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Some 65% of Organizations Now Weigh Their 'Cyber Maturity'

New ISACA survey data also shows a 35% increase in cyberattacks over the past year.

For many organizations it's no longer just about assessing cyber risk, but also the maturity of their cybersecurity programs.

Some 80% of organizations see value in conducting a cyber-risk assessment, while 65% go a step further and assess their cyber maturity, according to the newly released ISACA State of Cybersecurity 2021 report Part 2.

Enterprises performing these assessments are more likely to have sufficiently staffed security teams and are also more likely to have well-funded cybersecurity budgets, the report shows. And respondents with a pulse on security-program measurement and maturity are more than two times more confident in the ability of their enterprise to detect and respond to cyberattacks.

"This was the first time we measured cyber maturity and we found that enterprises are taking cybersecurity seriously, and they are drilling down to monitor and take a hard look as to whether their security processes are working as intended," says Karen Heslop, senior director of content development at ISACA.

Heslop says companies can opt to drill down into the details of their security operations by using ISACA’s CMMI Cybermaturity Platform or the NIST Cybersecurity Framework. By using these models, companies can pinpoint areas of deficiency and identify what they need to work on.

But it's not always so simple. Some 30% of respondents in the ISACA study cite the challenge of integrating risk with maturity and keeping up with industry threats and trends, while 29% have difficulty differentiating maturity from compliance to management; and 27% find it hard to obtain the organizational expertise necessary to understand and assess maturity.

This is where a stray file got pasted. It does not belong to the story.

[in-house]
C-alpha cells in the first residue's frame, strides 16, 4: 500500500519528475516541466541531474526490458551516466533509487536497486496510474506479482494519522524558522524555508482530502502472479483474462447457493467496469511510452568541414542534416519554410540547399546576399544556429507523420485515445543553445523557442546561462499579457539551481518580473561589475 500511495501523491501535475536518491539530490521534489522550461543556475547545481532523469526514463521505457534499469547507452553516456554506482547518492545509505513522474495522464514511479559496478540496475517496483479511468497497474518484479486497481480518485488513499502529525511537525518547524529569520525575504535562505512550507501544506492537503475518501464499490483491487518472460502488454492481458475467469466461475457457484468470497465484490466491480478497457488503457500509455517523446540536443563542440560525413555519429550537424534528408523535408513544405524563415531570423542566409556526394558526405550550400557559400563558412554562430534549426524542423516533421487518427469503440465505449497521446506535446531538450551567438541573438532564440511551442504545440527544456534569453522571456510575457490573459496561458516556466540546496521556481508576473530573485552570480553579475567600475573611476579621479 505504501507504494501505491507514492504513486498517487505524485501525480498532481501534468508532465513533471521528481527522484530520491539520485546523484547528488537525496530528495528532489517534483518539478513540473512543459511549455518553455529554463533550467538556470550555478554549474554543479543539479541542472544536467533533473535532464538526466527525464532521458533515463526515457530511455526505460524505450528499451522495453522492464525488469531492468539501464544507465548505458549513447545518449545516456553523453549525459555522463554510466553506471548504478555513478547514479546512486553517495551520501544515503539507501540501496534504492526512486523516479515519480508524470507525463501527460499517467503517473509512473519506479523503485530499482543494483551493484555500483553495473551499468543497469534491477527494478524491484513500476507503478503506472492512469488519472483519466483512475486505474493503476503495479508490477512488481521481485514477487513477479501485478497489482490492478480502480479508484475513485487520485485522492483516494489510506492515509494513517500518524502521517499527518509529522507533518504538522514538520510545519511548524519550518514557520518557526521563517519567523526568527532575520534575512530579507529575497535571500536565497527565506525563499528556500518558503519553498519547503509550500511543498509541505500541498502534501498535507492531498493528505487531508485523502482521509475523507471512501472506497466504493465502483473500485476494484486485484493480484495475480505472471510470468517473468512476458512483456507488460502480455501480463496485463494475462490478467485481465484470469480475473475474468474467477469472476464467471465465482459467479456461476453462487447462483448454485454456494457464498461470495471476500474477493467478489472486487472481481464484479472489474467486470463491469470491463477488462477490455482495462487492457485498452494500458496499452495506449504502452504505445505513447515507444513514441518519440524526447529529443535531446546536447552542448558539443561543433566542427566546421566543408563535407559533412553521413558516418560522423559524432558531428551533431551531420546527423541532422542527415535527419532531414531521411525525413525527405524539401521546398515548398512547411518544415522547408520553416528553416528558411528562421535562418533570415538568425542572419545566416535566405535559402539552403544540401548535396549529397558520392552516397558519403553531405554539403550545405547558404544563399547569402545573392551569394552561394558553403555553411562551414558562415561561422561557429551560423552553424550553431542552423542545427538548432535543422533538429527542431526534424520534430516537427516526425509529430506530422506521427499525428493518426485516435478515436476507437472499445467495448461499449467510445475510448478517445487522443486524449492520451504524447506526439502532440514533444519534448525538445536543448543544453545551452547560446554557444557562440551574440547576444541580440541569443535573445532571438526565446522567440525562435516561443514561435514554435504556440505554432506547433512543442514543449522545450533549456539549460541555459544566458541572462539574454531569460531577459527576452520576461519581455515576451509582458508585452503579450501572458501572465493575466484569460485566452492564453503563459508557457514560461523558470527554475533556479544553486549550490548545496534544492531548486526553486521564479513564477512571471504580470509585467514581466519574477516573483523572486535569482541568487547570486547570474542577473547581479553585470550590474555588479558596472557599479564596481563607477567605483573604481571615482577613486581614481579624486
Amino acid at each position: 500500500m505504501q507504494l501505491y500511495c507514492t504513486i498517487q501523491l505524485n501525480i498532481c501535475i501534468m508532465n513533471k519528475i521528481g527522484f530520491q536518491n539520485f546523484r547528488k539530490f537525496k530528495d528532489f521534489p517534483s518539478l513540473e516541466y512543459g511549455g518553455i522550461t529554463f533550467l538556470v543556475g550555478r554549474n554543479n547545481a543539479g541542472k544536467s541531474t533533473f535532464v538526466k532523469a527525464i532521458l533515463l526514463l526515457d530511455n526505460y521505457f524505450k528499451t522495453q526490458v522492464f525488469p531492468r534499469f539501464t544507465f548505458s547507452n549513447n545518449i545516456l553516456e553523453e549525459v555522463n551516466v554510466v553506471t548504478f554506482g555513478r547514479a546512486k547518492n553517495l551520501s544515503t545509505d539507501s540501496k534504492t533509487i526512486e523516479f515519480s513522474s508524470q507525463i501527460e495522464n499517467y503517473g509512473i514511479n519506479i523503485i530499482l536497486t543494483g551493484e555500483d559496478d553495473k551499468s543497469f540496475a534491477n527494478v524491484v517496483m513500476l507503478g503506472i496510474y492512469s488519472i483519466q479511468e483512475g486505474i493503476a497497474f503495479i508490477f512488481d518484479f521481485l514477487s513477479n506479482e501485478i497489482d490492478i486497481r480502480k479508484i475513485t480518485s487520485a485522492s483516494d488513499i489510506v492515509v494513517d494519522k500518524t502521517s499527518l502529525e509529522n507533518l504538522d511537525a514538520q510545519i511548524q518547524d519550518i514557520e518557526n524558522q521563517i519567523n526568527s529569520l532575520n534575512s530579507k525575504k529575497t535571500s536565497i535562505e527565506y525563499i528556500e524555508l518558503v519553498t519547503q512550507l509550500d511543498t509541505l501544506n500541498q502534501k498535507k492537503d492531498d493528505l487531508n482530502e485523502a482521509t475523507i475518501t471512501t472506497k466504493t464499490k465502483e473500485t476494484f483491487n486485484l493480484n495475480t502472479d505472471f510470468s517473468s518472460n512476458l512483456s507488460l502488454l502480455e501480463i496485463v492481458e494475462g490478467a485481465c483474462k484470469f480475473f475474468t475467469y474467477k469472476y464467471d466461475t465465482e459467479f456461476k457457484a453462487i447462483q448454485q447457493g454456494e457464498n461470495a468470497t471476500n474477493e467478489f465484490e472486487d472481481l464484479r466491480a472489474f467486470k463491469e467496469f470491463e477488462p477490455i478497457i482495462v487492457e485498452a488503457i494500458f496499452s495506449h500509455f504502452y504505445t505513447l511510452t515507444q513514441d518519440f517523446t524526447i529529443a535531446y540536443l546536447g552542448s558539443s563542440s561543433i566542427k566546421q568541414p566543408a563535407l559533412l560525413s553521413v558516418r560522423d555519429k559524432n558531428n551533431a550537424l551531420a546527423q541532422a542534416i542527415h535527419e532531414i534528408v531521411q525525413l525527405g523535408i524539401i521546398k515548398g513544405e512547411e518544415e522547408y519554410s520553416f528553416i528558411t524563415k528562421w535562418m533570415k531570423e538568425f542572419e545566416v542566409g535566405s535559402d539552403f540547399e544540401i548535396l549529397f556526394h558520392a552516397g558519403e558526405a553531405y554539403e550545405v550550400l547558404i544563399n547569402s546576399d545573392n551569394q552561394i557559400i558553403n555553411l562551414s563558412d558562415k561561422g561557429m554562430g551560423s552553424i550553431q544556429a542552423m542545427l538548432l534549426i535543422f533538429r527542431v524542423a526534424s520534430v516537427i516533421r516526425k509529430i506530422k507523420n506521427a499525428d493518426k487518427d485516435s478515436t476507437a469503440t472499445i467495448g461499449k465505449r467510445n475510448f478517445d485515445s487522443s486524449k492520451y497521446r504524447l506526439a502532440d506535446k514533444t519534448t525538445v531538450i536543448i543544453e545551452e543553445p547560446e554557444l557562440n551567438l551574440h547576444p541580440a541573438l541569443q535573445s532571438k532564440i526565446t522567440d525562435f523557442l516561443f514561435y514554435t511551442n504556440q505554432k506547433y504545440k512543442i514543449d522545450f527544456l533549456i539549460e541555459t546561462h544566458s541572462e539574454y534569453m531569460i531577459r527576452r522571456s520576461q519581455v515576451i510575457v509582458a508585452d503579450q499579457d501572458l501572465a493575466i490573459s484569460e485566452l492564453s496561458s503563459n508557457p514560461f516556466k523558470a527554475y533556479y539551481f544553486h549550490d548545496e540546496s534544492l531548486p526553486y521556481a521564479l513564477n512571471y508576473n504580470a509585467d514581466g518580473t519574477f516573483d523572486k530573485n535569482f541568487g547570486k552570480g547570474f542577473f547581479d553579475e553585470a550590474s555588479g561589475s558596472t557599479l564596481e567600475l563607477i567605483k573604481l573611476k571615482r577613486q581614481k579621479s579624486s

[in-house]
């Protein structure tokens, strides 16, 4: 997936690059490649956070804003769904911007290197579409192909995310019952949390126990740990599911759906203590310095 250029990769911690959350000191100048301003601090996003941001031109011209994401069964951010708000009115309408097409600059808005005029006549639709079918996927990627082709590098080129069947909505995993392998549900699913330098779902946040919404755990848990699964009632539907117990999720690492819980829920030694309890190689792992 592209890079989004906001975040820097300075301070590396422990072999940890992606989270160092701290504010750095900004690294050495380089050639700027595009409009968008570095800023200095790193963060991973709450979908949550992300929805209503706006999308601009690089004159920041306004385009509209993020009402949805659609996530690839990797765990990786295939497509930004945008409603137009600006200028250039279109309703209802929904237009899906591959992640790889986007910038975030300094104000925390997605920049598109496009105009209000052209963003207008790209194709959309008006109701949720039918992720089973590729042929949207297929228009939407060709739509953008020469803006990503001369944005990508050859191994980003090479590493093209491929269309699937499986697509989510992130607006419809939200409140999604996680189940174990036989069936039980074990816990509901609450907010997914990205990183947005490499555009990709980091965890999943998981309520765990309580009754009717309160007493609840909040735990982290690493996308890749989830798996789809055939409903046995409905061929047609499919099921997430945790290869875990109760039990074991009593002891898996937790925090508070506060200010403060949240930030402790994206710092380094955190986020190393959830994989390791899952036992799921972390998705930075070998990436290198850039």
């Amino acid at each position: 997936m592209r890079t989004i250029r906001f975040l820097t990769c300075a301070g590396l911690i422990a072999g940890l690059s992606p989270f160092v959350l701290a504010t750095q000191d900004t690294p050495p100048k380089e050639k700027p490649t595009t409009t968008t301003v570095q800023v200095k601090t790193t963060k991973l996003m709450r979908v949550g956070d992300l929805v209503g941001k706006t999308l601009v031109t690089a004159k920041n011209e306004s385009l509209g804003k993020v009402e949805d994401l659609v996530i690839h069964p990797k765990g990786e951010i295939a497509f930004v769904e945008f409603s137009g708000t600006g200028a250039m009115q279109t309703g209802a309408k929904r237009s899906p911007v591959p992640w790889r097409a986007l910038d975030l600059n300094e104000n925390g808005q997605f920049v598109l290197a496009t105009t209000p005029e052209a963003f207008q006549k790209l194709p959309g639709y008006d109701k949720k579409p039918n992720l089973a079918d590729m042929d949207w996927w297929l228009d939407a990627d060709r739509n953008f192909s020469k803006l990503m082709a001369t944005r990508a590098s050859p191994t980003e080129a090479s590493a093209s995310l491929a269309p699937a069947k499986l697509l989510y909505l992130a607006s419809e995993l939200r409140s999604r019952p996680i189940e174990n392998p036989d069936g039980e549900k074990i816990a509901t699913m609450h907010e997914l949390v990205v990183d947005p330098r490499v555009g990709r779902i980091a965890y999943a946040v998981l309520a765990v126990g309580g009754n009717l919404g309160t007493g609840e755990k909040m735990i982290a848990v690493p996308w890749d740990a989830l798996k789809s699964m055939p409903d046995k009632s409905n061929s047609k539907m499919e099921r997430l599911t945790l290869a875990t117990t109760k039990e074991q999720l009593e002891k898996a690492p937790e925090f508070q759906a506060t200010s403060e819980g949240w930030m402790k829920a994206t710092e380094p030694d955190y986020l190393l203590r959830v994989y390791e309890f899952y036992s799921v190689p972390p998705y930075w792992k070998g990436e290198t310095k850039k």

Attacks Increase

Meanwhile, ISACA’s survey found that the number of attacks on enterprises increased 35% over the past year. And new data from other reports show more alarming attack trends.

The new EY Global Information Security Survey 2021 found that 43% of cyber leaders say they have never been as concerned as they are now about their ability to manage cyber threats, and 77% warn they have seen an increase in the number of disruptive attacks – especially ransomware – over the past 12 months. This compares with a 59% response from last year's survey by EY.

"The speed of change that businesses have had to adopt to this past year came with a heavy price," says Kris Lovejoy, global consulting cybersecurity leader at EY. "The need to rapidly transform to survive meant that security was often overlooked. The risks of simply moving on, especially as businesses look to maintain some of these working practices in the post-COVID-19 era, without addressing these cyber gaps, are very real and increasingly urgent. Recent ransomware events only serve to underscore how critical immediate action is."

Technology-wise some 34% of respondents in the ISACA survey say they are now using artificial intelligence and machine learning in their security operations.

"This ties in to all the high numbers we have been seeing around the need for cybersecurity talent," Heslop says. "Companies are looking to automate the manual processes at the SOC and let the SOC team members focus on higher-level design and analysis work."

Just how the COVID-19 pandemic has shaped security strategy remains unclear, however. There was conflicting data on the impact of the pandemic on enterprises. 

The ISACA report found that only 12% deployed the SASE model as a result of the pandemic and just 23% deployed the zero-trust model. These numbers are somewhat surprising given the high buzz these technologies get from security pros, but ISACA's Heslop says to keep in mind that some enterprises could have deployed SASE and zero-trust prior to the pandemic.

Meanwhile, a recent FireMon survey shows 43% of retail industry organizations say that the pandemic has accelerated their IT infrastructure transition to the cloud, while security teams are dealing with increased complexity due to the subsequent increase in cloud-based apps. Some 81% of respondents in retail have already implemented or planning to implement a zero-trust architecture in the next two years, according to that survey. 

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